∗ φn (r)φm (r)d r = δmn which is just the orthonormality condition between φn and φm . We can make this set of functions a basis for the Hilbert space spanned by the energy eigenstates n . This basis of wave functions in position representation has a well behaved norm φn 2 = φn (r)2 d r = 1. These functions are therefore a set of square integrable functions, often also called L2 functions. Similar arguments lead to the deﬁnition of the momentum representation. The ket ψ can be expanded in the momentum representation as ψ= d p′ p′ p′ ψ where p′ ψ = ψ (p′ ) is the probability amplitude to ﬁnd the particle with momentum p′ . It is the wave function in the momentum representation. Note that equivalently, it can be understood as the expansion coefﬁcient in the expansion in momentum eigenstates p′ . Projecting this expansion into the position representation yields the basic equation relating position and momentum representations of a quantum state ψ : ψ (r) = r ψ = dp′ r p′ ψ (p′ ). Note that using the Dirac notation we are correct in writing ψ on both right and left hand sides of this equation. However, the two functions may have very different dependence on their respective variables r ˜ and p. To avoid confusion, one usually gives these different names, e.g., ψ (r) and ψ (p). Transformation between position and momentum representations What is the transformation element r p′ in the above equation? If we set this equal to eip·r then the ˜ equation looks like a Fourier transform of the wave function in momentum space, ψ (p), i.e., ψ (r) = ˜ d peip·r ψ (p). This is not quite a Fourier transform, since we have momentum p rather than wave vector k in the integral. However, p and k satisfy the de Broglie relation, p = hk ¯ which leads to the Fourier transform relation ψ (r) = ˜ d keik·r ψ (k) where we have omitted factors of h and 2π . ¯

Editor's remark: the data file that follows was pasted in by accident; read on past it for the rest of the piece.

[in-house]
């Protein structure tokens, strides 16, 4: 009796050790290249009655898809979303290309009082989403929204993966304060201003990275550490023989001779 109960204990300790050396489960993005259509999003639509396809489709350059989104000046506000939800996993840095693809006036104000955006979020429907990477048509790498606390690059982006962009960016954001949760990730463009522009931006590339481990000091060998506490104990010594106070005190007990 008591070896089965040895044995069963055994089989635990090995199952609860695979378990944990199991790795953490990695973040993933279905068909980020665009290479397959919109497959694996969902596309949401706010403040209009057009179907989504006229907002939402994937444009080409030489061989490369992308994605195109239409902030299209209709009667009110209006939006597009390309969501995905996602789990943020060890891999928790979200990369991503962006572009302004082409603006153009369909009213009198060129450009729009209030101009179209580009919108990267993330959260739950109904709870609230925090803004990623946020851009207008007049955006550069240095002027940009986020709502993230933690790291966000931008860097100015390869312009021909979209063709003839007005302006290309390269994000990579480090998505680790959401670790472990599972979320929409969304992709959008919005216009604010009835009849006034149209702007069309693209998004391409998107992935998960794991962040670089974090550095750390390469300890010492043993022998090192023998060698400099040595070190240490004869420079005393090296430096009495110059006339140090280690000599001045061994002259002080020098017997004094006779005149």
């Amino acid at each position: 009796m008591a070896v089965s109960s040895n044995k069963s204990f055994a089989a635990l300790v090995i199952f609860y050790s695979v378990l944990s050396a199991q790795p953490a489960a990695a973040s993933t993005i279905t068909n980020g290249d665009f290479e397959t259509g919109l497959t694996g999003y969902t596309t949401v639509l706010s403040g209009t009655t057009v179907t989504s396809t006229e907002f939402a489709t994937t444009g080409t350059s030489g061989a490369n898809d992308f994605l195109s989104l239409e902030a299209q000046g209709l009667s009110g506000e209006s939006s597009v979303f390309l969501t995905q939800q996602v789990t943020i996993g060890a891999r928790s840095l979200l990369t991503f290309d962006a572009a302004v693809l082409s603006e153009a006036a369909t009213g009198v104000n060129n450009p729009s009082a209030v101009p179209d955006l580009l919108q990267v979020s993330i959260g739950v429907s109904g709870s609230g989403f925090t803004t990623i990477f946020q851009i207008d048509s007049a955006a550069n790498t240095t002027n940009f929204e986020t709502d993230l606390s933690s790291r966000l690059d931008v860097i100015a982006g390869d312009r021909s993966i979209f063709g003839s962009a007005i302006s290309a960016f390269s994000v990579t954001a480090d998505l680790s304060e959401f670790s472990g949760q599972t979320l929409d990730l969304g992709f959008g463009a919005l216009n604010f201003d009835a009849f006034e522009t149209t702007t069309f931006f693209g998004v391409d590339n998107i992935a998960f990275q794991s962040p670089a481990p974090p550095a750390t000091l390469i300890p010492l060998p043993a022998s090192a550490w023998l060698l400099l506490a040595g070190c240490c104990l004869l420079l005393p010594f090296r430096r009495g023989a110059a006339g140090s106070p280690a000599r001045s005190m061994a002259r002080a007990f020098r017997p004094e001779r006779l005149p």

Chem 120A, Spring 2007, Lecture 13 3 2 Solving the Time independent Schrodinger Equation